In November 2010, a Facebook user named Dheepak Krishnamurthy created an event page for Cartoon Character Profile Picture Week, asking other users to change their Facebook photos to a cartoon character for a a week for fun. As it spread to the media in early December, the message got misconstrued as an anti-child abuse campaign. The act was criticized by bloggers who saw these profile photo changes as quickly fleeting moments of activism. The profile photo campaign also led Psychology Today to analyze the habits of Slacktivists, noting that people participating in these online campaigns will feel like they have done their part already, leading to causes receiving less donations or volunteers than they would have otherwise.
In February 2012, the nonprofit organization Invisible Children launched the campaign Kony 2012 to raise awareness about the Ugandan guerrilla leader Joseph Kony for his role as head of the Lord’s Resistance Army, which was notorious for kidnapping children, making females become sex slaves and males become soldiers. The 30-minute video aimed at arresting Kony by the end of 2012 and was followed by instructions on how to support the cause by spreading the video and donating to Invisible Children.
Within 16 days, the first version of the video received more than 7 million views. After it was uploaded to YouTube on March 5th, the video saw more than 43 million views within 72 hours, later becoming marked as the fastest growing viral video of all time. In late February and early March, several hashtags relating to the video began to globally trend on Twitter. The video also instructed viewers to launch real-life protests in an event called Cover The Night, scheduled for April 20th, 2012. Across the globe, these protests fell flat including in Australia, where 25 out of nearly 19,000 Facebook attendees showed up for an event in downtown Sydney. Additionally, many observers online noted that support had dwindled, as no Kony-related hashtags were trending on Twitter.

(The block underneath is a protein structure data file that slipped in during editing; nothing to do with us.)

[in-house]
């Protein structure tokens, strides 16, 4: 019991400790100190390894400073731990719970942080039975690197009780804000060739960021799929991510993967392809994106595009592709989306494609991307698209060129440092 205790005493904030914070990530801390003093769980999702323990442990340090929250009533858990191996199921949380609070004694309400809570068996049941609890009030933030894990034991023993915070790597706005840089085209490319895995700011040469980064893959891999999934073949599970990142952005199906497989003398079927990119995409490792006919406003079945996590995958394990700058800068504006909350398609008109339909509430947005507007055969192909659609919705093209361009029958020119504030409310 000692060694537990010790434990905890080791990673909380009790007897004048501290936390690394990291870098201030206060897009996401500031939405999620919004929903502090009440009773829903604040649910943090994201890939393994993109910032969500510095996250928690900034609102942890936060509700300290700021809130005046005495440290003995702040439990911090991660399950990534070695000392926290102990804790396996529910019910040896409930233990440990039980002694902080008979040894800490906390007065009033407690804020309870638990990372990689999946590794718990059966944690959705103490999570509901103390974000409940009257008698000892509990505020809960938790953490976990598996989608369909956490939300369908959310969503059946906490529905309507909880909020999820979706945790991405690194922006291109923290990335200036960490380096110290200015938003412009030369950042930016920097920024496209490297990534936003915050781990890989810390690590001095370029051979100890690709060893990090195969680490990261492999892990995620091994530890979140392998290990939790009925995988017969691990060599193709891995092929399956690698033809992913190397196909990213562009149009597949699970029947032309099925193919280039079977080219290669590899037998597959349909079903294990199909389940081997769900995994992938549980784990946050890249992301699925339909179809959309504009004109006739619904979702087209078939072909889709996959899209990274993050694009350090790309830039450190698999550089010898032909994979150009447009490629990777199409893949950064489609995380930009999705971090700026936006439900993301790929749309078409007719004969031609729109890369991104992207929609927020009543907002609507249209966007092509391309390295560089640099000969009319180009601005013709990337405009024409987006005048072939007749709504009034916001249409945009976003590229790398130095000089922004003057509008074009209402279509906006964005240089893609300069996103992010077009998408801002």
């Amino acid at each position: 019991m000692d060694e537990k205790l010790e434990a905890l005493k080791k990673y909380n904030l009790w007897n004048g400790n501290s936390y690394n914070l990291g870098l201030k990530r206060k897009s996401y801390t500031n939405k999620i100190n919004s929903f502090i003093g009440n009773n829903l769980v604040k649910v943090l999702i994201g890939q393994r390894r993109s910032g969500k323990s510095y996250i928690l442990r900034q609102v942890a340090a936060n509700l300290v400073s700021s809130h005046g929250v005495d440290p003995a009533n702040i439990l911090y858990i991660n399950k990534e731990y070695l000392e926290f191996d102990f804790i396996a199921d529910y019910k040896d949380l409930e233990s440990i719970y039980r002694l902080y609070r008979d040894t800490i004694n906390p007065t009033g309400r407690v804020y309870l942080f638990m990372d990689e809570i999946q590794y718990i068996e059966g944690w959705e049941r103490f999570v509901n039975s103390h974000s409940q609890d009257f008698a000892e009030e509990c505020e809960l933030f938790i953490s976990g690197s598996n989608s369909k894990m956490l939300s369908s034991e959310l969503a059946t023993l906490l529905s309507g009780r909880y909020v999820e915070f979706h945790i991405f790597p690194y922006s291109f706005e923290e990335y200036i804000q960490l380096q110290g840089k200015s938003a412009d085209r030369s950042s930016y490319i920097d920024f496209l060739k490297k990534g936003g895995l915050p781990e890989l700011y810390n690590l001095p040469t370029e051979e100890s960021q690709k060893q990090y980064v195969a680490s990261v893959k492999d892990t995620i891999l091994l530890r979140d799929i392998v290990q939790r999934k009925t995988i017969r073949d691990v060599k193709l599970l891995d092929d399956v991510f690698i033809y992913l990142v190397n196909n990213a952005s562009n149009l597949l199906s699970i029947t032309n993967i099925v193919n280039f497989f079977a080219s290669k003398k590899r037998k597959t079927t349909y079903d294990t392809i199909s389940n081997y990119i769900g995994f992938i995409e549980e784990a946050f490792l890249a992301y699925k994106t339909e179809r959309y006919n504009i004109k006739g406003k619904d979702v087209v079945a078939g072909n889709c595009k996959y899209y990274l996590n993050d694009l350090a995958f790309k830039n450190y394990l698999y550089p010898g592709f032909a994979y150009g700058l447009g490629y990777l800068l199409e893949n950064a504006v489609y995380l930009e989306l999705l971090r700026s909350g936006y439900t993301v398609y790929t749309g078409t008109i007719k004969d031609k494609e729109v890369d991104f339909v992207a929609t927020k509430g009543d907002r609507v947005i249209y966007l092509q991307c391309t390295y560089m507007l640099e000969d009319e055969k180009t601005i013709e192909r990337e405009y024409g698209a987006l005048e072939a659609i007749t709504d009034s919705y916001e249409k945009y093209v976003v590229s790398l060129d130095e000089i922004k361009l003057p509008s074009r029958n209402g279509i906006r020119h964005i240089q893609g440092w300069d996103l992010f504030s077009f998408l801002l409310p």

Following the release of a second video in October, approximately 3000 youths and college students out of 11,000 registrants attended a rally on the White House lawn organized by Invisible Children. As of April 2013, Kony has not been captured.
Red Equal Sign
On March 25th, 2013, the Human Rights Campaign urged their Facebook followers to change their profile picture to a Red Equal Sign the following day, to show support for same-sex marriage as the United States Supreme Court began to deliberate on its legality. In less than 24 hours, the post accrued nearly 17,000 likes and more than 60,000 shares. Within hours, dozens of celebrities on Facebook including George Takei and at least 13 United States Congress members all changed their photos, with many people and corporate pages across the site using variations on the image to reflect their personal interests or brand, respectively.
Four days later, Facebook revealed that there was a 120% increase in profile photo changes that day, with more than 2.7 million people changing their pictures. Despite this, the profile photos saw some criticism across social networks from people who saw the support as an empty gesture that would not enact meaningful change.
Keep up the red equal sign postings, I heard the Supreme Court justices are going through and counting all the profile pictures right now.— Shayn Fernandez (@Shaynislegend) March 27, 2013
NPR – Slaktivists Are The New Activists
fn14. Sydney Morning Herald – Slacktivism: Can social media actually cause social change?
Globe and Mail – A slacktivist and his crackberry are seldom parted
Social Citizens – MILLENNIAL ACTIVISM: IS IT ACTIVISM 2.0 OR SLACKTIVISM?
International Business Times – The Pink Equal Sign Facebook Campaign: Powerful Solidarity Or Empty Slacktivism?